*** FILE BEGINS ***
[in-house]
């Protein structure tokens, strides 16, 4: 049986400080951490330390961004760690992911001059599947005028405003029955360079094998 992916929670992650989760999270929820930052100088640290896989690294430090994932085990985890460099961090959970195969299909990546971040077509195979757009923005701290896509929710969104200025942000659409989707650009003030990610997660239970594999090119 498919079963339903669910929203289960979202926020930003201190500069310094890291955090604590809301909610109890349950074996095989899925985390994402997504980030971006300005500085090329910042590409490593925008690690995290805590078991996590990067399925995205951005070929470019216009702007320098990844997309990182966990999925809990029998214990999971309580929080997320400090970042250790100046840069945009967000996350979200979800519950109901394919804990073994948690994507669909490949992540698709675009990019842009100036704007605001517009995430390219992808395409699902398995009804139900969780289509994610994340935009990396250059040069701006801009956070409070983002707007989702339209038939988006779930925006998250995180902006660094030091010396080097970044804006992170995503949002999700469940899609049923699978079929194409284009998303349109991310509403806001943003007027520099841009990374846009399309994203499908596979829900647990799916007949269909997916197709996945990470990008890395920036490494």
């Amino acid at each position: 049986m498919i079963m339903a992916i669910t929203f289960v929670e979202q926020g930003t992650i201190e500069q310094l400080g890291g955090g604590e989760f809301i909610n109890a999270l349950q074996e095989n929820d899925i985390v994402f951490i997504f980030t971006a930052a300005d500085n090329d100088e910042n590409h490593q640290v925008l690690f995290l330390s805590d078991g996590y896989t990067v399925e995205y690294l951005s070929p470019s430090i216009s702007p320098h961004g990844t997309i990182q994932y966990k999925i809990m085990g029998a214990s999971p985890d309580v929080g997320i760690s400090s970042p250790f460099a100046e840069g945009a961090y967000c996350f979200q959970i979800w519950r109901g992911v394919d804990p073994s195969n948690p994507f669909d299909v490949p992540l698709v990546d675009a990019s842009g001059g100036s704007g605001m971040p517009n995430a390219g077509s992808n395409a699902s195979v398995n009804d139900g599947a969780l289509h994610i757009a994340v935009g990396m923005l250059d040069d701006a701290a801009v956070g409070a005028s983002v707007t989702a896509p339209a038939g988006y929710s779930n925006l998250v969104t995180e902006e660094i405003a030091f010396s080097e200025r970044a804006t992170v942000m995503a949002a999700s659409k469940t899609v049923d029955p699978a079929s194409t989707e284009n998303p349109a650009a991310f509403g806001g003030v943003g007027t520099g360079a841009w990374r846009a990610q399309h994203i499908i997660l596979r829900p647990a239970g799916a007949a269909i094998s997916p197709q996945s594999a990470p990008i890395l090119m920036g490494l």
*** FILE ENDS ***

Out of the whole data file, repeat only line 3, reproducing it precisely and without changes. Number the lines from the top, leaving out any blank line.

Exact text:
């Amino acid at each position: 049986m498919i079963m339903a992916i669910t929203f289960v929670e979202q926020g930003t992650i201190e500069q310094l400080g890291g955090g604590e989760f809301i909610n109890a999270l349950q074996e095989n929820d899925i985390v994402f951490i997504f980030t971006a930052a300005d500085n090329d100088e910042n590409h490593q640290v925008l690690f995290l330390s805590d078991g996590y896989t990067v399925e995205y690294l951005s070929p470019s430090i216009s702007p320098h961004g990844t997309i990182q994932y966990k999925i809990m085990g029998a214990s999971p985890d309580v929080g997320i760690s400090s970042p250790f460099a100046e840069g945009a961090y967000c996350f979200q959970i979800w519950r109901g992911v394919d804990p073994s195969n948690p994507f669909d299909v490949p992540l698709v990546d675009a990019s842009g001059g100036s704007g605001m971040p517009n995430a390219g077509s992808n395409a699902s195979v398995n009804d139900g599947a969780l289509h994610i757009a994340v935009g990396m923005l250059d040069d701006a701290a801009v956070g409070a005028s983002v707007t989702a896509p339209a038939g988006y929710s779930n925006l998250v969104t995180e902006e660094i405003a030091f010396s080097e200025r970044a804006t992170v942000m995503a949002a999700s659409k469940t899609v049923d029955p699978a079929s194409t989707e284009n998303p349109a650009a991310f509403g806001g003030v943003g007027t520099g360079a841009w990374r846009a990610q399309h994203i499908i997660l596979r829900p647990a239970g799916a007949a269909i094998s997916p197709q996945s594999a990470p990008i890395l090119m920036g490494l």